My secret tips of raiding

It seems I am only able to be truly active on one written online arena at the time. Lately its been my internal guildforum, however some possible wisom have been shared there – wisdom that might deserve a bigger audience.

There are several things you need in order to get raiding to work well. However, some are quite easy to do  they just tend to be overlooked – even in big theorycrafting threads or impressive compilations of facts. When advising my fellow players on how to tweak their performance (without improving gear or changing rotation), this is what I tell them:

  • Mobility is everything. Unless you are planning to fight Patchwerk all day every day, you will be required to move – even if it is only between mobs on a AoE pull. Make sure to put Tuskars Vitality on boots (unless you spec for increased movement speed) so you get where you need to go faster.
  • Unless you need to move, dont move. Standing still = the best condition to dps, heal and tank. Spasticated playing might be pro in PvP. In PvE it only makes you perform worse.
  • Have startattack macros and chained macros for all central abilities. Doesnt matter if your fingers are fast, macros are the best way around server/interface lag.

For melee: Macro all central abilities to /startattack
/cast Sinister Strike
This means that if you are low on energy (or rage or whatever you use) you will still start attacking. White damage is also damage.
For casters: If you have abilities that you use after eachother on a regular basis, macro them.
f. ex:
/cast Shadow Word: Pain
/cast Mindblast

  • Use cooldowns early and often. They are not there for a rainy day, they are there to be used. Use them straight away, and they will cool down and can be used again. F-ex: Lay on Hands. It gives mana, heals for lots… just whack it on there when you see a tank/healer on less then 40% health. The long CD is there cause its powerful, and things that are powerful are OP and things that are OP should always be used.
  • Dying is not ok. Might seem obvious, but its a mentality that too few have. If you need to blow a super-imba-cooldown or use the-most-expensive-consuamable-ever in a situation where you risk going to 0 health – DO IT! Dont hesitate, just blow it. Its better to be alive with a uber ability on CD then beeing dead on the floor. Bamdages, healthpotions, healthstones are your friends. While a healer might heal you, you are guaranteed health if you fix it yourself.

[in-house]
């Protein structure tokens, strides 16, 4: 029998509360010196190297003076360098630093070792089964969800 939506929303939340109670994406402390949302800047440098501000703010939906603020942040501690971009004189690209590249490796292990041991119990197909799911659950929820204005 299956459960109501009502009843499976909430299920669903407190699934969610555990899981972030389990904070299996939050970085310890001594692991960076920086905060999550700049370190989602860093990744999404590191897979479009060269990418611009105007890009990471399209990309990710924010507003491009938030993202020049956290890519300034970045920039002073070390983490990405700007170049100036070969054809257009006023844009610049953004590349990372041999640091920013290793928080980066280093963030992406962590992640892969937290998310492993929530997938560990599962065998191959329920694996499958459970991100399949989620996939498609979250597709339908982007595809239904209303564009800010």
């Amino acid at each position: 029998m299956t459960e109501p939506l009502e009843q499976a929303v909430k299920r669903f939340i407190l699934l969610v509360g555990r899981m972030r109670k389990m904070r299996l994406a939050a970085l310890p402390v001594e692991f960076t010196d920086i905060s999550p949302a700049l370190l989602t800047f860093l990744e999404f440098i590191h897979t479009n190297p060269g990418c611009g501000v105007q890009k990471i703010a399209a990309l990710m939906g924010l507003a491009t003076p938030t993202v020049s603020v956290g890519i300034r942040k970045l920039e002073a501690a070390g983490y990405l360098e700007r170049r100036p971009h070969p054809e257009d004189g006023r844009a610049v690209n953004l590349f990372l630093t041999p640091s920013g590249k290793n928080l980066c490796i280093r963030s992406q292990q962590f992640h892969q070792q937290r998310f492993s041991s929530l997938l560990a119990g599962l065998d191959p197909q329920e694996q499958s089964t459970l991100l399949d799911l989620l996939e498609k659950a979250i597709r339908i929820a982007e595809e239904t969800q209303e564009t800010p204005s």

• Use the down periods to think ahead. All fights fluctuate, they will get more intense then they slow down a bit, then change pace again etc. Its swings forth and back. Remember to use the “down” periods in that cycle to assess your own situation. Do you have enough mana? Are you standing in a good spot? You know a phase is incoming where you take dmg? Make sure that you start it on full health. You know of an effect that will force you to move? Have a place spotted out that will be save to move to.
  • Be competative and be proud of your achievements. Did you do 6k dps? Make sure the other  dps’ers noticed. Get them fired up and help push them towards doing the same. Farming and boredom will make anyone perform worse, so make sure its always a competition.

Hardcore revisited: Hardcore as normative play in WoW

After my initial musings on hardcore gaming in WoW, I feel its time to make another attempt. Perhaps one that isn’t so broadly sweeping in random directions.

Lacking a definition – because its hard to define the majority?

Hardcore is one of those words that is used by gamers all the time, but seem to hold quite different meanings depending on who you speak to -something the insightul comments made to my previous post reminded me of. To me, hardcore carries much of the same distinctions as those founds within the powergamer and hacker concepts. In such hardcore is recognized by a instrumental attitude towards the game. It is not enough just to play the game, a hardcore player needs to understand what makes the game react as it does. There is a sense of professionalism, where efficiency and productivity are key elements of how the hardcore gamer structure his/her playtime. Playing the game is not just about experiencing new challenges, its about setting goals and being able to fulfill those goals.